NPR logo

Walter Cronkite On The Assassination Of John F. Kennedy

  • Download
  • <iframe src="https://www.npr.org/player/embed/246628793/246779644" width="100%" height="290" frameborder="0" scrolling="no" title="NPR embedded audio player">
  • Transcript
Walter Cronkite On The Assassination Of John F. Kennedy

Walter Cronkite On The Assassination Of John F. Kennedy

Walter Cronkite On The Assassination Of John F. Kennedy

  • Download
  • <iframe src="https://www.npr.org/player/embed/246628793/246779644" width="100%" height="290" frameborder="0" scrolling="no" title="NPR embedded audio player">
  • Transcript

CBS News anchor Walter Cronkite reports that President John F. Kennedy was assassinated in Dallas on Nov. 22, 1963. CBS via Landov hide caption

toggle caption CBS via Landov

CBS News anchor Walter Cronkite reports that President John F. Kennedy was assassinated in Dallas on Nov. 22, 1963.

CBS via Landov

The story of the assassination of President John F. Kennedy has been told many times by many people. Among those who told it first was the late Walter Cronkite. He anchored the CBS News coverage during the first hours after bullets hit the president in Dallas on Nov. 22, 1963, 50 years ago Friday.

A decade ago, Cronkite put together a story about that fateful day for NPR. He combined his recollections with several remarkable recordings from the day of the assassination, recordings few had heard before.

Cronkite's reminiscences were rebroadcast Friday on All Things Considered. The audio of the story is above.

Cronkite, who covered some of the biggest stories of the last half of the 20th century, remembered that Friday in 1963 vividly: a slow day that burst into action when the first dispatches from Dallas went out.

"UPI teletypes around the world started ticking out the news," Cronkite recalled. "One of them was on the communications deck of Aircraft 972, where the radio officer blinked in disbelief at what he read."

That plane — which held two-thirds of Kennedy's Cabinet, including Secretary of State Dean Rusk — was 900 miles west of Honolulu, en route to Japan, when the news came that the president had been shot. Tape of the ground-to-air communications between 972 and the Situation Room in Washington, D.C., sat largely unnoticed for decades at the National Archives. The tapes were recorded by the Signal Corps at Andrews Air Force Base.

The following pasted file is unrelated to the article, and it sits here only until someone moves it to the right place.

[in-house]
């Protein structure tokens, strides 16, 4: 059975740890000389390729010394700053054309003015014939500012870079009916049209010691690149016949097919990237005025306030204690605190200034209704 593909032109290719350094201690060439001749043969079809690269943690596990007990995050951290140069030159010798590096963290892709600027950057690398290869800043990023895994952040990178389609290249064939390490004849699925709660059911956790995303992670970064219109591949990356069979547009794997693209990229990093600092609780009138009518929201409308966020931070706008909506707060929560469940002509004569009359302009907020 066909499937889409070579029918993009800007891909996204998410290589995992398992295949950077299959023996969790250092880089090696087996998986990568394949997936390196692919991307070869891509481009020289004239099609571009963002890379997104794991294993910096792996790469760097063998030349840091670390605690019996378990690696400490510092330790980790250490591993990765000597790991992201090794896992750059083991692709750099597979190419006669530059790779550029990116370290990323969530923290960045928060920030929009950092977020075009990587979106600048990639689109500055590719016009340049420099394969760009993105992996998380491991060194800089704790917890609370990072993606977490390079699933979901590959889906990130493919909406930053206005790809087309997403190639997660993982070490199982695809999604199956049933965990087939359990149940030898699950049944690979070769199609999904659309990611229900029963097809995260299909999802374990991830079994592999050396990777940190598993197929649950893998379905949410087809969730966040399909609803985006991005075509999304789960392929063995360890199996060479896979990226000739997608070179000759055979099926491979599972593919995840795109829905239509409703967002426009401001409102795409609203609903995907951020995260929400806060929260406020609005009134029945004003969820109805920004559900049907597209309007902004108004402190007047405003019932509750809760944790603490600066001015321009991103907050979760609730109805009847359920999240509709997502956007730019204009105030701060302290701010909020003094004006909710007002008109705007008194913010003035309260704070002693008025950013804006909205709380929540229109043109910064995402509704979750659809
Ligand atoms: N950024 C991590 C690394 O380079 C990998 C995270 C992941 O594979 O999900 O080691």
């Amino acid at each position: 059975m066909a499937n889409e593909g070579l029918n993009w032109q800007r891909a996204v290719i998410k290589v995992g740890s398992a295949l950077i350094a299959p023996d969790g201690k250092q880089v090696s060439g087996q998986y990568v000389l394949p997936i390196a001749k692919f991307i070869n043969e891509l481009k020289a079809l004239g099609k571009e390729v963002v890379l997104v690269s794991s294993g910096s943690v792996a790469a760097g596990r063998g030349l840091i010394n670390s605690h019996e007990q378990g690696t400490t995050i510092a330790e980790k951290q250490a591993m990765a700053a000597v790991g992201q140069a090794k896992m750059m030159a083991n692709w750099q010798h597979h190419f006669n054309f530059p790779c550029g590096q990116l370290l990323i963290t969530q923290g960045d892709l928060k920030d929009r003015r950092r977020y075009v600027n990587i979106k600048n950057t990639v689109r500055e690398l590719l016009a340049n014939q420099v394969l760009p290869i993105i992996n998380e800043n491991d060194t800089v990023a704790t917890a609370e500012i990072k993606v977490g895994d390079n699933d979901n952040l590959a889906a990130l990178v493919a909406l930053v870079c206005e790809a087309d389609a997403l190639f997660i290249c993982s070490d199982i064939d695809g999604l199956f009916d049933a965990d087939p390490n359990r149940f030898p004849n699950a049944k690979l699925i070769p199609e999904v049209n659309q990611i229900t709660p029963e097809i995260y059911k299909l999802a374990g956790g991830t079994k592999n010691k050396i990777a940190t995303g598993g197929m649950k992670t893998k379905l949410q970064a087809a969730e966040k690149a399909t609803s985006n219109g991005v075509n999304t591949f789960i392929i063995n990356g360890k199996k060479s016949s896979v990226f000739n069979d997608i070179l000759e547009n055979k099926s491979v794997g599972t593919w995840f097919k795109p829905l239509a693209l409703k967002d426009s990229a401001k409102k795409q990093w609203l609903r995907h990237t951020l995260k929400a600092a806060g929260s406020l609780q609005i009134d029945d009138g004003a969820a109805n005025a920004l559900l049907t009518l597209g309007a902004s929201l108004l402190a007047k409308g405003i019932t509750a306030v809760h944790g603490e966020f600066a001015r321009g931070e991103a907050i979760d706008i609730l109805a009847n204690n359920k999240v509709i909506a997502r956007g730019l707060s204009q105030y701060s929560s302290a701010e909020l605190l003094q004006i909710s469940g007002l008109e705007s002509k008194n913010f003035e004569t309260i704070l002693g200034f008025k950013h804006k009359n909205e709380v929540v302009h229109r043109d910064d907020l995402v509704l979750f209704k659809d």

We've posted here those recordings, which Cronkite described as "a strikingly immediate document of men caught in a historic crisis," in both condensed and unabridged form. In addition to communications with Aircraft 972, the National Archives tapes record dispatches from Air Force One as it carried Kennedy's coffin and the newly sworn-in President Lyndon Johnson back to the capital.

Historic Audio From Nov. 22, 1963

Listen to National Archives audio of ground-to-air communications between Washington, D.C., and both Aircraft 972 (carrying Cabinet members to Japan) and Air Force One (bringing the president's body back to the capital).

Walter Cronkite On The Assassination Of John F. Kennedy

  • Download
  • <iframe src="https://www.npr.org/player/embed/246628793/245468742" width="100%" height="290" frameborder="0" scrolling="no" title="NPR embedded audio player">

Walter Cronkite On The Assassination Of John F. Kennedy

  • Download
  • <iframe src="https://www.npr.org/player/embed/246628793/245468996" width="100%" height="290" frameborder="0" scrolling="no" title="NPR embedded audio player">

"Government was being improvised in the air," Cronkite observed, as small but necessary decisions, like the equipment needed to transport the coffin, were being made en route.

These communiques and other tape from the archive, weaved into Cronkite's remembrance of the events from where he sat at CBS News, paint a remarkable picture of the day the 35th president of the United States was assassinated.

We no longer support commenting on NPR.org stories, but you can find us every day on Facebook, Twitter, email, and many other platforms. Learn more or contact us.